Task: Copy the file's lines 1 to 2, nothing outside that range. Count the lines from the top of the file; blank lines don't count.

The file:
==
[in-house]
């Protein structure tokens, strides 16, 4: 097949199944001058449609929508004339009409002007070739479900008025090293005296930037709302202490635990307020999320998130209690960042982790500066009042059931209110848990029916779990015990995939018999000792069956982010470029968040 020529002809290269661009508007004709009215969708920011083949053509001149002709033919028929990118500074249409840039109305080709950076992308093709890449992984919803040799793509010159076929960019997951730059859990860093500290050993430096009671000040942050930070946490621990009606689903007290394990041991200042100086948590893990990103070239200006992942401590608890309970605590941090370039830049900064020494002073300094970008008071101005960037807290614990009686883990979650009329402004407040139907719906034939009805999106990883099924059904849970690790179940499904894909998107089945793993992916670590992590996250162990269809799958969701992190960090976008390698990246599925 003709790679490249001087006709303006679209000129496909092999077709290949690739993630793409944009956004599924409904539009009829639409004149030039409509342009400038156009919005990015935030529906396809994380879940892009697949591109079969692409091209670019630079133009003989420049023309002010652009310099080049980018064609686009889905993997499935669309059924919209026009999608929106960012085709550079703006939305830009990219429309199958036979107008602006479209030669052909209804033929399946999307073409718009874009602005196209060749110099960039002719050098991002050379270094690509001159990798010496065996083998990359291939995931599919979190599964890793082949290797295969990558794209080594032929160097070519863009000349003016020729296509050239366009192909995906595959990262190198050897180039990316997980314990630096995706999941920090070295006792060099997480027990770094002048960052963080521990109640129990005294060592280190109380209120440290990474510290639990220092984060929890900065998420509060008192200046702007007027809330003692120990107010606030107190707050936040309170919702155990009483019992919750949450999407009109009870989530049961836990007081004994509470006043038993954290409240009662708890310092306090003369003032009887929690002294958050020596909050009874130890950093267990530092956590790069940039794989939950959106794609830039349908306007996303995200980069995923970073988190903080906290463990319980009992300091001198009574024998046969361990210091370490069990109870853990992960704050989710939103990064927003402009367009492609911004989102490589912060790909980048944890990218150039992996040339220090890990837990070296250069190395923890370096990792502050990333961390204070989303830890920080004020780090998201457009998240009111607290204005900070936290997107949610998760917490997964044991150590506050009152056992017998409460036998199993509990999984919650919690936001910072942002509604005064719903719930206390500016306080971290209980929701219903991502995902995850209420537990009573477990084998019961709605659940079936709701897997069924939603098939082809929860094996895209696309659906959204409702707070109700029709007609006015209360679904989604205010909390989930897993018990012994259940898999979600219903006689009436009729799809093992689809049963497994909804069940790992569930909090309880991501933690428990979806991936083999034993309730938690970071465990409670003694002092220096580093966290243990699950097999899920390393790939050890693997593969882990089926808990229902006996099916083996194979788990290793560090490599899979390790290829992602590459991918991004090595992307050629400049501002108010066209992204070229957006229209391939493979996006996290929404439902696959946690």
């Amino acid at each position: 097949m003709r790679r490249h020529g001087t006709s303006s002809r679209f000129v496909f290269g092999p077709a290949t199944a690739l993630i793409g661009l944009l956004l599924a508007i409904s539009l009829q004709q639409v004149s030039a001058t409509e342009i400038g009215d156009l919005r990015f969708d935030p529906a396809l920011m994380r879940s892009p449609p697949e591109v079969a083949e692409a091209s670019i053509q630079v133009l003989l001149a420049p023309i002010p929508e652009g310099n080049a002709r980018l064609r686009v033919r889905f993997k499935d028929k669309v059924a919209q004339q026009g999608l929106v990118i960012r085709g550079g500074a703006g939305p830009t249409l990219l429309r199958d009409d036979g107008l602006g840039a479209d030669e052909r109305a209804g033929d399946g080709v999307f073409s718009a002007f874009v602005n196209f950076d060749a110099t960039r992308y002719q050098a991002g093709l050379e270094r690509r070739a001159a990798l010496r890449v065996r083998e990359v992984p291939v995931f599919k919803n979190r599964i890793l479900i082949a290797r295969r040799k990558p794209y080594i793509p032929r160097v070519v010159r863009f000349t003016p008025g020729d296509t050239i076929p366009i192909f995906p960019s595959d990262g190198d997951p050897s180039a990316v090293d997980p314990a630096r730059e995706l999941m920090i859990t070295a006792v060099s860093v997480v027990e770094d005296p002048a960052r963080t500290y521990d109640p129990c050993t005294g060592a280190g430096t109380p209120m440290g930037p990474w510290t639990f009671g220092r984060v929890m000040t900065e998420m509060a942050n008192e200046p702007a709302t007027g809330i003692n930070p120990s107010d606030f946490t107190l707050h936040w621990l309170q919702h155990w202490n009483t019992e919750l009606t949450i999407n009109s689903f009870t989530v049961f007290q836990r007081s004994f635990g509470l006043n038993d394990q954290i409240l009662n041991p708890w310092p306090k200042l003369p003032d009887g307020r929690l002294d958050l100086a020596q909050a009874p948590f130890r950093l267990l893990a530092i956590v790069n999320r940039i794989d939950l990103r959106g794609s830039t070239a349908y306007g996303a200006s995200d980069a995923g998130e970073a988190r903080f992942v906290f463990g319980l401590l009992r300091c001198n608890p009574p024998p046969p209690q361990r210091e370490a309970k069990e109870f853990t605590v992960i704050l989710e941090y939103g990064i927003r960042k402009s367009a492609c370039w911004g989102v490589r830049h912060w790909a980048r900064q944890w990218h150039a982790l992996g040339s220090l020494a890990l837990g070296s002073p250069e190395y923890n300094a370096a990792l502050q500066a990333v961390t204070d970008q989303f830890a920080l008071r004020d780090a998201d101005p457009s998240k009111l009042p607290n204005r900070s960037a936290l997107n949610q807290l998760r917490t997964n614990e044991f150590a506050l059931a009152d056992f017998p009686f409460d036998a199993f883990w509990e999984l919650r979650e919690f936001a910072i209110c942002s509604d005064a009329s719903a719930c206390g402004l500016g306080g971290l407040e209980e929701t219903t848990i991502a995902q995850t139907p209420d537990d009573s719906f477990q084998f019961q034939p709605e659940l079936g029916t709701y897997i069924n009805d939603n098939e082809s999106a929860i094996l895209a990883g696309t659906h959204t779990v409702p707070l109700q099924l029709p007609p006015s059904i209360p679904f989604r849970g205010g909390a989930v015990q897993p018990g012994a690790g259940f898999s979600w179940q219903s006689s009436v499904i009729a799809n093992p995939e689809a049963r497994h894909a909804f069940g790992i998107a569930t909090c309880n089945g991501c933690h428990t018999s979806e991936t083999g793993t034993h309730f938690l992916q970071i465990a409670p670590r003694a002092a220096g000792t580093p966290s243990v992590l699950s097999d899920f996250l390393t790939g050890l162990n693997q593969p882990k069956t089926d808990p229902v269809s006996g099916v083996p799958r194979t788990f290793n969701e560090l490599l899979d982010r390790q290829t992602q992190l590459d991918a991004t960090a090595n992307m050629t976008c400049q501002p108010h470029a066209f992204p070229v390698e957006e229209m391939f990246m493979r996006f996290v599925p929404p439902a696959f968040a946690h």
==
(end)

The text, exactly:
[in-house]
């Protein structure tokens, strides 16, 4: 097949199944001058449609929508004339009409002007070739479900008025090293005296930037709302202490635990307020999320998130209690960042982790500066009042059931209110848990029916779990015990995939018999000792069956982010470029968040 020529002809290269661009508007004709009215969708920011083949053509001149002709033919028929990118500074249409840039109305080709950076992308093709890449992984919803040799793509010159076929960019997951730059859990860093500290050993430096009671000040942050930070946490621990009606689903007290394990041991200042100086948590893990990103070239200006992942401590608890309970605590941090370039830049900064020494002073300094970008008071101005960037807290614990009686883990979650009329402004407040139907719906034939009805999106990883099924059904849970690790179940499904894909998107089945793993992916670590992590996250162990269809799958969701992190960090976008390698990246599925 003709790679490249001087006709303006679209000129496909092999077709290949690739993630793409944009956004599924409904539009009829639409004149030039409509342009400038156009919005990015935030529906396809994380879940892009697949591109079969692409091209670019630079133009003989420049023309002010652009310099080049980018064609686009889905993997499935669309059924919209026009999608929106960012085709550079703006939305830009990219429309199958036979107008602006479209030669052909209804033929399946999307073409718009874009602005196209060749110099960039002719050098991002050379270094690509001159990798010496065996083998990359291939995931599919979190599964890793082949290797295969990558794209080594032929160097070519863009000349003016020729296509050239366009192909995906595959990262190198050897180039990316997980314990630096995706999941920090070295006792060099997480027990770094002048960052963080521990109640129990005294060592280190109380209120440290990474510290639990220092984060929890900065998420509060008192200046702007007027809330003692120990107010606030107190707050936040309170919702155990009483019992919750949450999407009109009870989530049961836990007081004994509470006043038993954290409240009662708890310092306090003369003032009887929690002294958050020596909050009874130890950093267990530092956590790069940039794989939950959106794609830039349908306007996303995200980069995923970073988190903080906290463990319980009992300091001198009574024998046969361990210091370490069990109870853990992960704050989710939103990064927003402009367009492609911004989102490589912060790909980048944890990218150039992996040339220090890990837990070296250069190395923890370096990792502050990333961390204070989303830890920080004020780090998201457009998240009111607290204005900070936290997107949610998760917490997964044991150590506050009152056992017998409460036998199993509990999984919650919690936001910072942002509604005064719903719930206390500016306080971290209980929701219903991502995902995850209420537990009573477990084998019961709605659940079936709701897997069924939603098939082809929860094996895209696309659906959204409702707070109700029709007609006015209360679904989604205010909390989930897993018990012994259940898999979600219903006689009436009729799809093992689809049963497994909804069940790992569930909090309880991501933690428990979806991936083999034993309730938690970071465990409670003694002092220096580093966290243990699950097999899920390393790939050890693997593969882990089926808990229902006996099916083996194979788990290793560090490599899979390790290829992602590459991918991004090595992307050629400049501002108010066209992204070229957006229209391939493979996006996290929404439902696959946690």